Obfuscation, Learning, and the Evolution of Investor Sophistication
Investor sophistication has lagged behind the growing complexity of retail financial markets. To explore this, we develop a dynamic model to study the interaction between obfuscation and investor sophistication. Taking into account different learning mechanisms within the investor population, we characterize the optimal timing of obfuscation for financial institutions who offer retail products. Obfuscation decreases with competition among firms, but increases with higher investor participation in the market. We show that educational initiatives that are directed to facilitate learning by investors may induce producers to increase wasteful obfuscation, further disorienting investors and decreasing overall welfare.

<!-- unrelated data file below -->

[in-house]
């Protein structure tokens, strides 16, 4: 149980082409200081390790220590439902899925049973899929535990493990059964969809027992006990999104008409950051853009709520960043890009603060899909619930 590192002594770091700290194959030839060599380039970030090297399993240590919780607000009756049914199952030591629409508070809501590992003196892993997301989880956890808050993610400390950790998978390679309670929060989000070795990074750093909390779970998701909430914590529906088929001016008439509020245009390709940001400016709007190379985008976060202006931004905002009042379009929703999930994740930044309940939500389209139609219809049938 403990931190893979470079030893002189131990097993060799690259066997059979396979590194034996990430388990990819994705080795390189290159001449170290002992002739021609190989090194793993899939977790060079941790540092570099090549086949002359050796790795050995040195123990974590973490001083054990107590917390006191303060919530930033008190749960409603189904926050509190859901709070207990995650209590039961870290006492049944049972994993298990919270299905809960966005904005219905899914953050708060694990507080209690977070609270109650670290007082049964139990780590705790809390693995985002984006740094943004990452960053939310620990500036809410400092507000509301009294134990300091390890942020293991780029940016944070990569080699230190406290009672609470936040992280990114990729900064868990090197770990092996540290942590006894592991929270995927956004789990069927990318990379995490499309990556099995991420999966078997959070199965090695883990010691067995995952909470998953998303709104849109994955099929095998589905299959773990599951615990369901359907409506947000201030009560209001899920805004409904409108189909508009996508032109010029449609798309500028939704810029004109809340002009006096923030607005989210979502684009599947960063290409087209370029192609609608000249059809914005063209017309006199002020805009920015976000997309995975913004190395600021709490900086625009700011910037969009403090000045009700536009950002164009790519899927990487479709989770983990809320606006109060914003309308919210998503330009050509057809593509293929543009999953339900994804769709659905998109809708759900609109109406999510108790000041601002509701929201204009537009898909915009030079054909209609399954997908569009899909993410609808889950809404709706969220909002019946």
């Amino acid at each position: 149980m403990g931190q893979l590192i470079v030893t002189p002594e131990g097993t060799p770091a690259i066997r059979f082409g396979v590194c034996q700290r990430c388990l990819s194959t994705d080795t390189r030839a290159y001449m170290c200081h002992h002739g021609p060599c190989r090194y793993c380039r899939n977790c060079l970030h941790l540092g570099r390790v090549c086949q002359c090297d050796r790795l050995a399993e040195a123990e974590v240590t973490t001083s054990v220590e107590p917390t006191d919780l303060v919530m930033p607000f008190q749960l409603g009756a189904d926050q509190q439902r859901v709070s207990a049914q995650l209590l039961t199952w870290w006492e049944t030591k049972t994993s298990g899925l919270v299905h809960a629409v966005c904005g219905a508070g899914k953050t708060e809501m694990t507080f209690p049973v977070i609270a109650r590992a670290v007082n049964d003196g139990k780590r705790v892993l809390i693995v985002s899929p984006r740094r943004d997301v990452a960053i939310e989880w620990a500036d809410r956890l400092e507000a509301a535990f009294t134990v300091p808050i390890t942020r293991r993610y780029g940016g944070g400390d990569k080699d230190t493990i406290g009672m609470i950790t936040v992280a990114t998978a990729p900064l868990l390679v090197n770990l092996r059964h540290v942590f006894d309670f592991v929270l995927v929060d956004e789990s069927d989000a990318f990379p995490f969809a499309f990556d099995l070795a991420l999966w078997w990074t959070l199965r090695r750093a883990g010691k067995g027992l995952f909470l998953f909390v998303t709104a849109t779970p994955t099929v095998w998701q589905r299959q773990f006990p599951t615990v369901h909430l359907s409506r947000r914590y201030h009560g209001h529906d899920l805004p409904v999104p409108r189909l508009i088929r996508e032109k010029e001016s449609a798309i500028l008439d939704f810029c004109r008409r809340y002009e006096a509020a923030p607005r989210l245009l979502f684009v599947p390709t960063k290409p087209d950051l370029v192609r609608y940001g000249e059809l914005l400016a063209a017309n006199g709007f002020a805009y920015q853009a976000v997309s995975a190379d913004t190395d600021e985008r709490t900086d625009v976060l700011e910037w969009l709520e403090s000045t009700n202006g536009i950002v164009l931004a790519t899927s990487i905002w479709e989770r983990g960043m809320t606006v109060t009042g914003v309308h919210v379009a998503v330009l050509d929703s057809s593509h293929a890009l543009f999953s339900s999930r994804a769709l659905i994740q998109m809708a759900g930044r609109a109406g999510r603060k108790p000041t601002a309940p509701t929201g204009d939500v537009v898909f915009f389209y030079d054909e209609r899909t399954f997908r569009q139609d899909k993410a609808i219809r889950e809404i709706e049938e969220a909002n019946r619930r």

We would like to thank Nittai Bergman, Tony Bernardo, Michael Brennan, Bhagwan Chowdry, Doug Diamond, Darrell Duffie, Paolo Fulghieri, Xavier Gabaix, Rick Green, Mark Grinblatt, Joel Hasbrouck, Leonid Kogan, David Laibson, Francis Longstaff, Holger Mueller, Lubos Pastor, Dick Roll, Andrei Shleifer, Eduardo Schwartz, Avanihdar Subrahmanyam, Sheridan Titman, Pietro Veronesi, Pierre-OlivierWeill, Bilge Yilmaz, and seminar participants at the University of Chicago, NYU, MIT, University ofWashington, UCLA, the Texas Finance Festival, and the annual Netspar Pension Management Conference at Tilburg University. The views expressed herein are those of the author(s) and do not necessarily reflect the views of the National Bureau of Economic Research.
Bruce Ian Carlin & Gustavo Manso, 2011. "Obfuscation, Learning, and the Evolution of Investor Sophistication," Review of Financial Studies, vol 24(3), pages 754-785.